How schools are coping two years after closure

Pupils of Njeru Primary School in Jinja District queue for breakfast at the school on Thursday. The school management says they have avoided admitting new pupils due to lack of space to guarantee some of the anti-Covid measures such as social distancing requirement. PHOTO/DENIS EDEMA

What you need to know:

  • It is now a week since schools reopened. Shabibah Nakirigya & Denis Edema find out how some of them are dealing with challenges, such as low learner turnout and shortage of teachers.

It is now one week since the schools reopened countrywide after the nearly two years’ lockdown caused by the Covid-19 pandemic. 

Despite the surge in Covid-19 cases spurred by the Omicron variant, the government fulfilled its promise to reopen schools on January 10.

However, schools have experienced several challenges, including low turnout of students, shortage of teachers and lack of funds to renovate the facilities.

Mr Robert Lwanga, the deputy chairperson of private schools in Wakiso District, who also doubles as the head teacher of Lukwanga Secondary School in Wakiso District, says the shortage of teachers has mostly affected primary schools where some teachers opted to join other businesses.

“In the survey we have done for the first week in Wakiso District, we have realised that in secondary schools, the teachers are there but the learner turnout is still very low because many have dropped out of school after spending two years at home,” he says.

Mr Constantine David Kawuma, the head teacher of St Mathias Kalemba –Nazigo in Kayunga District, says in the first week of resuming studies, they have been able to hold beginning of term meetings with the teachers to assess their status in regard to being ready to resume work.

“I am happy to note that the turnout for teachers is at 100 percent. We are basically working up the teamwork level and improve staff enthusiasm so as to ensure they receive and attend to the learners,” he says.

Mr Kawuma adds that teachers must have extra time to attend to the learners because they have spent two years at home, with many fears, challenges and expectations.

Mr Kawuma says they are working under the guidance of the Ministry of Education and Sports in regard to automatic promotion of learners to the next classes.

“We had to sit as departments and we are coming up with strategies to make sure the teachers cover what is expected of them because we have a load of two years’ content to be covered in one year,” he says.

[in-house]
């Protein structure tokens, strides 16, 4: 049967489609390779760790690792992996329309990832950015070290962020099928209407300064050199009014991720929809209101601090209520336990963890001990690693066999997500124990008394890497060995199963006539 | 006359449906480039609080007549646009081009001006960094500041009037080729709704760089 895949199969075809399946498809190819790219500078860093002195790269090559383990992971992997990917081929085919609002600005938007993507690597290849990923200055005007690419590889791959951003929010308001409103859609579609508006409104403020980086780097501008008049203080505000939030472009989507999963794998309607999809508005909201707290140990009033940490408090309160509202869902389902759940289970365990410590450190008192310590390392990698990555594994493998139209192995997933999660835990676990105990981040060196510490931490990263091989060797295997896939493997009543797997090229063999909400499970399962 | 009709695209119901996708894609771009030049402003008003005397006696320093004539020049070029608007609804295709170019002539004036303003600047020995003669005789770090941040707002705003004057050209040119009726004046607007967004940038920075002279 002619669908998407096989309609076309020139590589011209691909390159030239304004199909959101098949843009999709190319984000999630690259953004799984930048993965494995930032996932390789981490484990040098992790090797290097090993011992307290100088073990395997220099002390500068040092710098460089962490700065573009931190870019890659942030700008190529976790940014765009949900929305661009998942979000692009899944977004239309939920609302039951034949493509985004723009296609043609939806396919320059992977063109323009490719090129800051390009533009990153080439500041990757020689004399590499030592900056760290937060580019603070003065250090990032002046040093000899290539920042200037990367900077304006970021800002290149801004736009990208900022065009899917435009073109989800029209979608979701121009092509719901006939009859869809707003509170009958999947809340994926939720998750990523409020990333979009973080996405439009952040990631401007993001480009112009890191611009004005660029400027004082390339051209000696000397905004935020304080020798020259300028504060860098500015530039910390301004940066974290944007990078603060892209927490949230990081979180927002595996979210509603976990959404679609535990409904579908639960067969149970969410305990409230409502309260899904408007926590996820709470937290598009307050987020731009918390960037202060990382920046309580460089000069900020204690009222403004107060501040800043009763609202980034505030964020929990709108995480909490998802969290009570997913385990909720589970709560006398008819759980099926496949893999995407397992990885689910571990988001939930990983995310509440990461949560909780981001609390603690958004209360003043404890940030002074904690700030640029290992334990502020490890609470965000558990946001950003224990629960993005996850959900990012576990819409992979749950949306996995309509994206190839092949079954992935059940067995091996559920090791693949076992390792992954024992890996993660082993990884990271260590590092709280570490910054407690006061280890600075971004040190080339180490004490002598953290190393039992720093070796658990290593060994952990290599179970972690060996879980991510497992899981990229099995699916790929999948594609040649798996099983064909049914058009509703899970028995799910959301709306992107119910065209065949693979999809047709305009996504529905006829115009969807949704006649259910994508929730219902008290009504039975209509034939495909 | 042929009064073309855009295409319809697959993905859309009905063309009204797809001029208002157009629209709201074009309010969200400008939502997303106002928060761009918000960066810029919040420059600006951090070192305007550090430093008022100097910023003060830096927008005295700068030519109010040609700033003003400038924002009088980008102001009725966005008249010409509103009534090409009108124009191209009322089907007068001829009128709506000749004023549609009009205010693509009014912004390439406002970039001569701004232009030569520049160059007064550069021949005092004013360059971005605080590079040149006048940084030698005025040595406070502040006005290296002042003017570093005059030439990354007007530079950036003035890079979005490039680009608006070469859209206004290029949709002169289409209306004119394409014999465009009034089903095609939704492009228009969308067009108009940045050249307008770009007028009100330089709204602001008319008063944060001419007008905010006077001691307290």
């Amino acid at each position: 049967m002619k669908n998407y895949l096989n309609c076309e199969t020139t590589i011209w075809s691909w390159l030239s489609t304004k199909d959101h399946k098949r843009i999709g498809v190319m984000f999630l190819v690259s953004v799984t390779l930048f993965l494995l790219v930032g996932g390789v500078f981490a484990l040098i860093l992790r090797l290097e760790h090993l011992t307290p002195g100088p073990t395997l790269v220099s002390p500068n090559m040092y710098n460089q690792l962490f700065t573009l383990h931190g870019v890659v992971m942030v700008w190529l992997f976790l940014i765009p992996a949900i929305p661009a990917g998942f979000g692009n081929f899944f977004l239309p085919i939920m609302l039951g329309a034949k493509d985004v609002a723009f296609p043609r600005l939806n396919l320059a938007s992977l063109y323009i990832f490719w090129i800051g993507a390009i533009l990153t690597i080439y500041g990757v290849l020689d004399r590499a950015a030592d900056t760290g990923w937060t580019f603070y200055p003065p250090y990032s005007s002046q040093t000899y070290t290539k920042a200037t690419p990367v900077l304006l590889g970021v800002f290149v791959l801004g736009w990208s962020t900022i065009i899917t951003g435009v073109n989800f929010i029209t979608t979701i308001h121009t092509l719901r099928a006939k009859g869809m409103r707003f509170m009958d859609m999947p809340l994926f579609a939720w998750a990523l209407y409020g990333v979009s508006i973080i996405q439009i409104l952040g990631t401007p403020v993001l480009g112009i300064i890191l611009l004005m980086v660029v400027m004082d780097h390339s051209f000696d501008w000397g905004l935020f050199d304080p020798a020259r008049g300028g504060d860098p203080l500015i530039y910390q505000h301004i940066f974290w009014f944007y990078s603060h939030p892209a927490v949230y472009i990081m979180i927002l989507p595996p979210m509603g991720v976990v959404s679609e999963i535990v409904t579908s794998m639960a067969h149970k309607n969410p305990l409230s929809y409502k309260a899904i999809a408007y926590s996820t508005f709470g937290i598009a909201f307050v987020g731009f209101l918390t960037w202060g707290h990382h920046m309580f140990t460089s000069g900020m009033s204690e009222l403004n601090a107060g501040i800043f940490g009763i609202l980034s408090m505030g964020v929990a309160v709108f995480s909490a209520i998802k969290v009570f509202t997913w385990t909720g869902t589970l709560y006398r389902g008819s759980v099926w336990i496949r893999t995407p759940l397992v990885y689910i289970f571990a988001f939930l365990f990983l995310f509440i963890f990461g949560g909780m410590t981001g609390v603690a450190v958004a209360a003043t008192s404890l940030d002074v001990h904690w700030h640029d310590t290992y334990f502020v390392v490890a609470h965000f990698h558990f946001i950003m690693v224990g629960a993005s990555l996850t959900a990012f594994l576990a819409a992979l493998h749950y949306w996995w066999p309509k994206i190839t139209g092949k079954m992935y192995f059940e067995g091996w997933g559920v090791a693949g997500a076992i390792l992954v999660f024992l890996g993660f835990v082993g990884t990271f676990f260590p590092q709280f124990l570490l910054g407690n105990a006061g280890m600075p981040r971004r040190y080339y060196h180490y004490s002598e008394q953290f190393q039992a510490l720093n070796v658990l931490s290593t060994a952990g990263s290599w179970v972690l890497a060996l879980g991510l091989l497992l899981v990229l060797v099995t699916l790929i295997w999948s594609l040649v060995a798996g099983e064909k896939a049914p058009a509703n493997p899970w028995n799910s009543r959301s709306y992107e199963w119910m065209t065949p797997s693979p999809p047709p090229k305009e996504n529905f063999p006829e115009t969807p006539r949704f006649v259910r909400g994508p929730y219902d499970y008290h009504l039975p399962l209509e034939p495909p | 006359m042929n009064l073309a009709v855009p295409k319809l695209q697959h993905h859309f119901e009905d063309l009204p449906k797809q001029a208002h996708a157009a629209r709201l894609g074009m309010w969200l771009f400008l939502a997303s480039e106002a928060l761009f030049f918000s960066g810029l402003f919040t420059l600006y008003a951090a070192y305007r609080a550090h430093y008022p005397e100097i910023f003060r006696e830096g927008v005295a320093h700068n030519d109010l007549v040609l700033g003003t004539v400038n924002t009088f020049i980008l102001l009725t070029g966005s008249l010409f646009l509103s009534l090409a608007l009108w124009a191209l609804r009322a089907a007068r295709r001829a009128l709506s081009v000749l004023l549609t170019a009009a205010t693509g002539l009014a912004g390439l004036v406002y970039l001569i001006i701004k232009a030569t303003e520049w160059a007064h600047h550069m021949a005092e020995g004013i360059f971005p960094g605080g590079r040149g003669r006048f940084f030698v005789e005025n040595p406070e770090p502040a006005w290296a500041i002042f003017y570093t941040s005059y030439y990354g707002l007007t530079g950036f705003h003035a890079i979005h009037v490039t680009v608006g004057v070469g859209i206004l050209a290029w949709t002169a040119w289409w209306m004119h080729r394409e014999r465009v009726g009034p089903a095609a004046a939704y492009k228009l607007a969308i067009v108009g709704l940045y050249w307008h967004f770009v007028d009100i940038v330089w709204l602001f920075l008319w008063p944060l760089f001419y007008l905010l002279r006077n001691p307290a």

Asked about how the school managed to get back all the teachers they had before the lockdown, Mr Kawuma says the school administration kept on checking on the teachers and visiting some during the lockdown, and where possible, giving a hand in case they needed help.

“We have about 60 teachers and they are staying in different parts of the country, but we managed to check on them through phone calls to make sure they were okay,” he says.

Mr Eddie Kayinda, the director of Children’s Foundation Uganda in Lwengo District, says the schools have had significant challenges during the reopening, especially those in hard-to-reach areas where many teachers failed to return to class.

“We had more than 15 teachers but only seven returned and we are now recruiting new teachers to fill the gap. Most of them declined to return to teaching, citing the little money they were earning, especially in the private sector,” he said.

Mr Kayinda adds that others have opted to join other businesses.

He also reveals they are having challenges with the learners’ changed social behaviours. He says some learners have returned with very anti-social behaviours due to the long period they have stayed away from the school environment.

“We are finding it very difficult and challenging to settle these children in the learning environment and direct them in the teaching and learning processes. We have opted to engage these children in counselling sessions but some of them will still tell the counsellor to rush the session because they have other things to manage at home,” he says.

Mr Kayinda adds that some learners say they had started some businesses and the schools should not stop them from carrying on with them.

Many learners now sell face masks in the communities around them, others resorted to making bricks or attending to market stalls.

“The number of learners that have returned to schools in hard-to-reach areas has significantly dropped. In the first week, we had only about 40 percent of the enrolment we had before the lockdown. But we doubt we shall have more than 60 percent of the learners back because of several factors, including failure by some parents to get money to pay schools fees and other requirements,” he says.

Mr Moses Kamwami, the director of studies at Canaan CTC Nursery and Primary School Njeru in Jinja District, says new pupils, especially those in lower primary, are finding it difficult to cope with the new content after they were automatically promoted to the next classes. 

“Some of them have returned looking physically too big to be in the classes that they are returning,” he says.
Mr Farouk Musuuba, the head teacher of Njeru Primary School in Njeru Municipality, Jinja District, says he avoided admitting new pupils due to lack of space to guarantee some of the anti-Covid measures such as social distancing requirement.

Mr Peter Ssekyanzi, the director of studies at St Noa Mawaggali SS Mbiko in Jinja, says they had to subject some learners, especially those from other schools, to interviews before they could promote them to the next classes.

“When you ask the parents for the previous class report card, they claim it was not picked or it got lost, so in such a situation, we have to access them before joining class,” he says.


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